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Executive Resumes, CVs & Career Documents

Read these BlueSteps Executive Search blog articles for the latest tips that will help improve your executive resume and your brand. For additional tips, register for the webinar: How to Optimize Your Executive Resume.

Although writing a resume is a very personal experience, it pays to follow some basic guidelines in order to increase the likelihood of potential employers taking your application to the next step. The following ten points are collected from top expert sources and should assist in making your resume clear, interesting and impactful.

Executive career coaches and resume writers from BlueSteps Executive Career Services (BECS) were some of the 150 career practitioners who attended the Career Thought Leaders Conference March 10–14 in Baltimore, Maryland to learn foremost strategies for helping professionals and job seekers take control of their career.
With unemployment rates still stubbornly high and rapid changes in how companies source candidates, it is essential for both experienced and new career professionals to be fully equipped to help job seekers manage a full-throttle job search efficiently and effectively.
I don’t know what it is about resumes. People seem to get so caught up in what they think a resume “should” be that they overlook what a resume can be…an entree to a new role, a new career, a new life. Some people seem to treat their resumes like they are their tax returns…break a rule and get penalized; enter information in a different place and suffer the consequences…it really doesn’t need to be so formulaic…and it shouldn’t be. A good resume is a representation of your strengths, your passion, your dreams…all wrapped up into a compelling message of value. Here are ten mistakes I see people make when writing resumes and some tips for how to avoid these pitfalls.
If you’re applying, or planning to apply, to executive jobs overseas, you may have asked yourself these questions:
  • Is it a résumé or a CV (curriculum vitae)?
  • What size should the document be, letter or A4?
  • Do I really need to share my marital status?
  • What about spelling? Is American English okay or do I need to use British, Australian, or Canadian English?
  • Do I need to have my résumé translated into the local language?
  • Do I mention my immigration status?

As a senior-level executive, you most likely have a LinkedIn profile, a BlueSteps membership, and a membership to your industry's association. Maybe you've published books, have your own website, often have public speaking engagements, and your name may often appear in your local, or even national, media. With all of those credentials, you may start to think that your resume is no longer so important. Maybe you've even read somewhere about some impending death of the resume. Well, it doesn't matter how accomplished you are, the resume is not dead. And you need one--a smart one.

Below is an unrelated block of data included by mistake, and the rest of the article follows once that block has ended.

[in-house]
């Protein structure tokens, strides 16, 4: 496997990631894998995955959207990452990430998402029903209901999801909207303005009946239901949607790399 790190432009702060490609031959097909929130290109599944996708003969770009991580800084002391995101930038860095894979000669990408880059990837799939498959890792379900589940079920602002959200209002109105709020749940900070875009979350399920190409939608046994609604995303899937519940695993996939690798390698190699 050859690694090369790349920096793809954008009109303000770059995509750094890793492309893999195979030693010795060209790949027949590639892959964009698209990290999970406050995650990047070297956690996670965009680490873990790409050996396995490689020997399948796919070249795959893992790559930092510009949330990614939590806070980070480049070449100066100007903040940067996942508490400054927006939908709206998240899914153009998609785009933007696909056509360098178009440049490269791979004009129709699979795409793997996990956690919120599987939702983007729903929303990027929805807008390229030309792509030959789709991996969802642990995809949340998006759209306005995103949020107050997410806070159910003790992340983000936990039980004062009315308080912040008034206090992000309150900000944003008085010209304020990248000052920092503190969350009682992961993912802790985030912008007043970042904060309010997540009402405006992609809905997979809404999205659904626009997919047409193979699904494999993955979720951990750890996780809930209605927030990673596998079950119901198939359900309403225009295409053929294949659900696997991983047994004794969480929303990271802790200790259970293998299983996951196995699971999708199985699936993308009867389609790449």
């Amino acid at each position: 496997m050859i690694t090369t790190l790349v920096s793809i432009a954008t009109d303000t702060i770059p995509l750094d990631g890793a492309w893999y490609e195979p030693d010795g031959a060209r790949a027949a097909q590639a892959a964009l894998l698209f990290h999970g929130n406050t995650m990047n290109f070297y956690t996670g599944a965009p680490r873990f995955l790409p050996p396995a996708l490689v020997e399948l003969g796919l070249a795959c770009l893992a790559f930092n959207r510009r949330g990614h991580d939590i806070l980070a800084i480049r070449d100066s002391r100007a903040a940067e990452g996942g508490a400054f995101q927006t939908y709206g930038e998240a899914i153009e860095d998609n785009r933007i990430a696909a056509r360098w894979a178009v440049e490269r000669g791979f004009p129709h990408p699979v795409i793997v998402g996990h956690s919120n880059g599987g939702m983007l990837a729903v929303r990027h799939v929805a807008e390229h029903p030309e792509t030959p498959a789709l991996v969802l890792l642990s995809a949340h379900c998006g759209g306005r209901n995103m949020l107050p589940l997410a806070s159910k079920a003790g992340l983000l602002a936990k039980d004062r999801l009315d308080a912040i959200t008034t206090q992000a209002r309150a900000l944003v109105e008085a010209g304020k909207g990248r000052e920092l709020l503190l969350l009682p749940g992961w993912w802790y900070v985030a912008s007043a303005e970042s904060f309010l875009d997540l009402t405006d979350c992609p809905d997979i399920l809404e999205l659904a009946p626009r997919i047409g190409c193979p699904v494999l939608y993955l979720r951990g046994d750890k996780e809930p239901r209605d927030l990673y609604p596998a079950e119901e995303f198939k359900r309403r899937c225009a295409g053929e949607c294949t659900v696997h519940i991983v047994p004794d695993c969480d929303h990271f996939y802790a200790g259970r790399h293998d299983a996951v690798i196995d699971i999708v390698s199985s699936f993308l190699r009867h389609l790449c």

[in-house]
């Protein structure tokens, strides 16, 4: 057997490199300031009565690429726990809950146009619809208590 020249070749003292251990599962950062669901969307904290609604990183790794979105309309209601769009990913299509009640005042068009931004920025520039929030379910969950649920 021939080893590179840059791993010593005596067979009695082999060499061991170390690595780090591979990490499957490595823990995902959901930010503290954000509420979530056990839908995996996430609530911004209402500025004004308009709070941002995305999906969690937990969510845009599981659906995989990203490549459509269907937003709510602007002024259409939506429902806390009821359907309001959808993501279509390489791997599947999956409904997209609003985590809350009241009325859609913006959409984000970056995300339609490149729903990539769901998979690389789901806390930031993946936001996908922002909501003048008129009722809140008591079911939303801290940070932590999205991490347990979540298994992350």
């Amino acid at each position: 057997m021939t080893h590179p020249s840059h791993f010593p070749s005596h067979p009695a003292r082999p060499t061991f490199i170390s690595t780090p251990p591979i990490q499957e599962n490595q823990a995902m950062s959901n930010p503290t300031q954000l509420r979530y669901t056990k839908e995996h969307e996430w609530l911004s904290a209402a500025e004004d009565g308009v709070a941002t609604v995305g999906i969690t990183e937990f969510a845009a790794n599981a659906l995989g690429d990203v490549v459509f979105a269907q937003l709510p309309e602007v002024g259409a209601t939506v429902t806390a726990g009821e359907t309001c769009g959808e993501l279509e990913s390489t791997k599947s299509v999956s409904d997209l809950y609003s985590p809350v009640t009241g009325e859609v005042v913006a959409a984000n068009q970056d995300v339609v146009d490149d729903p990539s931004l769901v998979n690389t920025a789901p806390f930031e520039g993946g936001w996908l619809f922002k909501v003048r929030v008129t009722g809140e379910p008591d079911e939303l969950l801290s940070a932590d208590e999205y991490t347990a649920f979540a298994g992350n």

The majority of candidates, executive though staff, write resumes and apply to jobs in roughly the same way…writing a cover letter to focus a static resume.

I’ve written in previous articles to “Stop Writing Cover Letters, and You’ll Get More Interviews”, and described why cover letters are an obsolete tradition in today’s job search. In the 15 seconds the average hiring manager spends making an interview/no interview decision…most hiring managers make their decision based on a resume – not a cover letter. In a recent Linkedin poll, over 80% of hiring managers stated that they read resumes first.

Yet, the majority of candidates mistakenly use a cover letter to demonstrate why they are perfect for a position.

Building a strong personal brand is a process which helps others recognize your key skills and appreciate your worth. Providing you follow the fundamentals of personal branding, your chances for a promotion or to be considered for a new executive job will be greatly improved. Read on to learn these fundamentals and begin communicating your true value to those who count:
Fundamentals of Branding
Self-knowledge is the key to personal branding, creating marketing documents such as CVs/Resumes, and excelling during networking and executive job interviews. One key way strengthen your brand and increase your self-knowledge (and self-worth) is to look back at all your previous employers and create ‘an inventory of the initiatives you have undertaken that have paid off’ (Driving the Career Highway, 2007). 

Look beyond the traditional key points you extracted from your CV/resume. As professionals we have learned to economise our experiences to fit on one or two pages, yet as we move forward, the many other positive initiatives and achievements surrounding these key points become distant, unrecalled memories.

Dig deep

Phil Rosenberg makes a great point in a recent Ivy Exec blog post regarding the content of executive CVs / Resumes. He states that despite managers widely recognizing they are attracted to results-driven documents, demonstrating a proven track record of solving problems and seizing opportunities, they fail to implement the same style in their own documents.

1. Education – While most business and popular publications are likely to be translated into English, journals and books covering specific areas of knowledge are unlikely to withstand the costs of professional translation. Being able to gain knowledge from a larger pool of experts will benefit you hugely – and reading in a new language is often considered the easiest step. In addition, with the current focus of blogging and social media, you will have the opportunity to learn from a wider circle of peers, seeking and discussing information across continents.